Global Audience

In the past, a publishing company would typically publish authors from the country where the company is based. Most of the books would be for audiences in that locale.

But times have changed and independent presses have been at the forefront of embracing what’s now commonly known: the reading public has gone global. People — like me! — love to read about other places by authors from those foreign locales.

The editor of Vine Leaves Press, for example, lives in Greece. The publishing director lives in Germany. The company is based in Melbourne, Australia, and the authors are from all around the world. I’ve had a marvelous time connecting with writers who live in other countries and who’ve had such different experiences!

Mission

Many independent publishers are nonprofit. Those that are for-profit are usually not in the business to make a lot of money. Instead, the presses are operated by people who love to read and want to produce books that further their particular vision that appeals to a specific group of readers.

Some companies are passionate about nature and publish works where nature is front and center. Others love mysteries set in the Wild West era. Others promote stories by traditionally marginalized people, whether due to sexual orientation, ethnic or racial heritage, or other reasons.

Because small presses are not looking for the next big blockbuster, they can be gutsy and take risks big publishers won’t touch for fear of not making enough money.

Connection to Audience

Because small publishers have equally small budgets, they require authors to play an active role in promoting their books.

This can include:

  • putting together a media kit with a press release, photos, Q&A questions
  • building and maintaining an audience via a dozen social media platforms
  • pursuing publicity opportunities, such as guest blogging gigs, interviews on podcasts or getting articles or other work published
  • creating extra content for their book, like the below playlist I made and circulated on social media and that reflects the tastes of Mary Donahue, the 15-year-old protagonist of Winter Light.
Mary Donahue’s 1978 playlist on YouTube

If you’re new to promotion, the above can be absolutely overwhelming.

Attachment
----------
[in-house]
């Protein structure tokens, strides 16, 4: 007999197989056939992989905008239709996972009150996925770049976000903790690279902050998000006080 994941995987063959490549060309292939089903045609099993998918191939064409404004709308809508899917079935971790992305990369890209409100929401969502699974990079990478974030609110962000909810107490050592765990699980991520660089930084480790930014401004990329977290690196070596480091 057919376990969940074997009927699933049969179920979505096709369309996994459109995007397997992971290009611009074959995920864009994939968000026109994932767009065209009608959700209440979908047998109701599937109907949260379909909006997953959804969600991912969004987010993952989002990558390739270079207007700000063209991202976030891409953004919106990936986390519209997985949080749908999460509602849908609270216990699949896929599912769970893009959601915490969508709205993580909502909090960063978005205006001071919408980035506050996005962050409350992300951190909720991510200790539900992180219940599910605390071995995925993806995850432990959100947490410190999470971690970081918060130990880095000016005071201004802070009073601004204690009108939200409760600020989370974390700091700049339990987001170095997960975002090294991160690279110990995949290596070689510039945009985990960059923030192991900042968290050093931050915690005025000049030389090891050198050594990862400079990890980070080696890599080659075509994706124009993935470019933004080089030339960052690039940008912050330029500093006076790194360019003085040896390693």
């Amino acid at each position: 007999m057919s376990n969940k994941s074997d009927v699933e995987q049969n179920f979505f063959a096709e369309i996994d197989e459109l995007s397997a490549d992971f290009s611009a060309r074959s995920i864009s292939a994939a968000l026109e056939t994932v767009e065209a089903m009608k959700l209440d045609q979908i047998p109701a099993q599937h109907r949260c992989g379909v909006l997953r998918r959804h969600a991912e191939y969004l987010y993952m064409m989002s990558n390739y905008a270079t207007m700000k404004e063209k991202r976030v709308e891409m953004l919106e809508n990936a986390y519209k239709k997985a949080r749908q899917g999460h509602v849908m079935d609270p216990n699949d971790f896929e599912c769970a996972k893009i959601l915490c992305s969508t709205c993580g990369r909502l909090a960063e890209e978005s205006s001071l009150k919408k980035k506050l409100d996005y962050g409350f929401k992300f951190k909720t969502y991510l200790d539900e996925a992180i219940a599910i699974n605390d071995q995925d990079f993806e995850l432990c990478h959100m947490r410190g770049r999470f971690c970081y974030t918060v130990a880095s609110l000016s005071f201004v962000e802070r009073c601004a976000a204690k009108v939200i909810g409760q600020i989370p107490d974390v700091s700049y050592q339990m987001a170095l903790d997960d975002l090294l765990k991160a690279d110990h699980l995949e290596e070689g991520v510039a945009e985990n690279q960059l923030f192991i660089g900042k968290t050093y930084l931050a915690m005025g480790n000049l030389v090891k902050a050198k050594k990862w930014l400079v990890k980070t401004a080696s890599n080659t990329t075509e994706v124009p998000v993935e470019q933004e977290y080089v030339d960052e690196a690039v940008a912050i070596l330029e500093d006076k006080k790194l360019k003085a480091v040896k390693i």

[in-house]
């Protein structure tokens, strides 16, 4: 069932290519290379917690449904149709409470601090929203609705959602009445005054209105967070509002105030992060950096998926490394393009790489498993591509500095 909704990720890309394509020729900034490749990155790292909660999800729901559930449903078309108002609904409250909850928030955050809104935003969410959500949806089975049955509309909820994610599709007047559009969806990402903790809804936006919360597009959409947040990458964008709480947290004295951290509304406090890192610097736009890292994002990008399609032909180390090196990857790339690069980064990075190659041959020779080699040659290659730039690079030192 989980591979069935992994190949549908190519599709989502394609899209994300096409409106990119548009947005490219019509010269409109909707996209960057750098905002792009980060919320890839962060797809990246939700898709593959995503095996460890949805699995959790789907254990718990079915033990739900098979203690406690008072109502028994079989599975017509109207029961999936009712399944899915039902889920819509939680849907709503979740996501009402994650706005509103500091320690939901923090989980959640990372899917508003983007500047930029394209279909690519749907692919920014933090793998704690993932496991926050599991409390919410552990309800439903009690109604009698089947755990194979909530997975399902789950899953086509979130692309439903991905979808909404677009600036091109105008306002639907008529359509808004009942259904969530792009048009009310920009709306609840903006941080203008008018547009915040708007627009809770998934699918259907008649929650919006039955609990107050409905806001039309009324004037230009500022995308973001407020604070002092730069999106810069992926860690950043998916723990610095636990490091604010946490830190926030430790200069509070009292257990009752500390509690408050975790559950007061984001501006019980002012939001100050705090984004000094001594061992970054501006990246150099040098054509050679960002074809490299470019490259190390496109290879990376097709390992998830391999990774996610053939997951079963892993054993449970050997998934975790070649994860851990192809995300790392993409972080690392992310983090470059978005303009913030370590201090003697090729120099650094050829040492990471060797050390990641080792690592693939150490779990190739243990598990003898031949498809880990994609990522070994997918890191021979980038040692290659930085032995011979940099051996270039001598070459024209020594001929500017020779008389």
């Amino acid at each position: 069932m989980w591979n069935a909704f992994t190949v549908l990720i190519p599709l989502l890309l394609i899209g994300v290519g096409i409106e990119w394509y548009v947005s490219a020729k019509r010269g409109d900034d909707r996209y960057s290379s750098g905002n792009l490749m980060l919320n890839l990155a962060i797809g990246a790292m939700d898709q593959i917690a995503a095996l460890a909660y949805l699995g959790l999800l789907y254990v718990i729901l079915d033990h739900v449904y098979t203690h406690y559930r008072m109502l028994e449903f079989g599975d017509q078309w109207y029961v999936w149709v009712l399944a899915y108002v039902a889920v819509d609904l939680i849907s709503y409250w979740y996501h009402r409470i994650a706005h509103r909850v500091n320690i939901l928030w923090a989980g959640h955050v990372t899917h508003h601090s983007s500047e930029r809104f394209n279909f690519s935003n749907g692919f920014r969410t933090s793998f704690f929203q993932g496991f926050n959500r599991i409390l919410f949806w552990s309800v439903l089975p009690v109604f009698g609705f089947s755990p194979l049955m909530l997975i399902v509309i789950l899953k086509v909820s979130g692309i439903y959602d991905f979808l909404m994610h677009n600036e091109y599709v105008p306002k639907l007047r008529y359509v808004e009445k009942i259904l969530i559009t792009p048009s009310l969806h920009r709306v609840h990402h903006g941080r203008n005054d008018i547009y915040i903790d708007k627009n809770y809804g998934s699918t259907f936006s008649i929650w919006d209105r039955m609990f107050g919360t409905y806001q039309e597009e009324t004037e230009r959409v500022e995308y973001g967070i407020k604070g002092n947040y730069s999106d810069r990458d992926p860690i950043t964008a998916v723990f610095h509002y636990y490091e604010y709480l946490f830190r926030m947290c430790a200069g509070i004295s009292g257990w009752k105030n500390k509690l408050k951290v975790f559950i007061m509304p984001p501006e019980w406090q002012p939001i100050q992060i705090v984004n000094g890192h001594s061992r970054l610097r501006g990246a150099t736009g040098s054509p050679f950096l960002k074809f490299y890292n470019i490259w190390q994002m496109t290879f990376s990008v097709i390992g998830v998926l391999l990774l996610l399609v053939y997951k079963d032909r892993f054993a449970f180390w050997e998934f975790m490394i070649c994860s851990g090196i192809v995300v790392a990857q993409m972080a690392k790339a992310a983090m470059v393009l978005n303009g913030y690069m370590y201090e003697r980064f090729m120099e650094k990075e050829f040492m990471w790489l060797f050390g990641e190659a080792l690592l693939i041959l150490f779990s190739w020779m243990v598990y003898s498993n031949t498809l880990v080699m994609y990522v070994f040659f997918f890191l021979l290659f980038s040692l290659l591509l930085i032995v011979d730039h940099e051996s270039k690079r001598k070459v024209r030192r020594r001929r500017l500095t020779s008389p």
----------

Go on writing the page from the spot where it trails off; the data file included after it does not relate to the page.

But if you—

  • take one step at a time
  • pay for help that fits your promotional budget, whether purchasing Facebook ads, hiring a book consultant (as I did with Kate Tilton), or paying a pro to arrange a blog tour (as I did with Rachel’s Random Resources)
  • share ideas with other authors
  • all while describing the journey to your readers

—you’ll get to know those readers so well they’ll feel loved and willing to accompany you on your next book adventure.

A Last Note

Life is too short to spend it waiting, or worse, suffering from the repeated message your work isn’t suitable for a mass market.

Instead, consider looking for an independent press that seems like a good match to your book. If the editor extends a contract, and those at the helm respond to your questions in a timely, considerate way, consider going that route.

The best moment in my life was when I no longer sought the favor of agents and large publishers, but instead moved toward the independent presses — and their authors and readers ! — that enthusiastically embraced my work.

4 Comments

  1. I’ve never submitted to the Big 5 – I knew my work wasn’t right for them. I love the range and depth and breadth (and specificity) of the small presses. There’s a place for most work within them!

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    1. I’ve had two agents, and neither was able to sell the book. That means if you go that route, your book only has 5-10 chances of acceptance. After that, an author can either give up or try the small presses. And I think you’re right, Annalisa, that most work can find a home with them!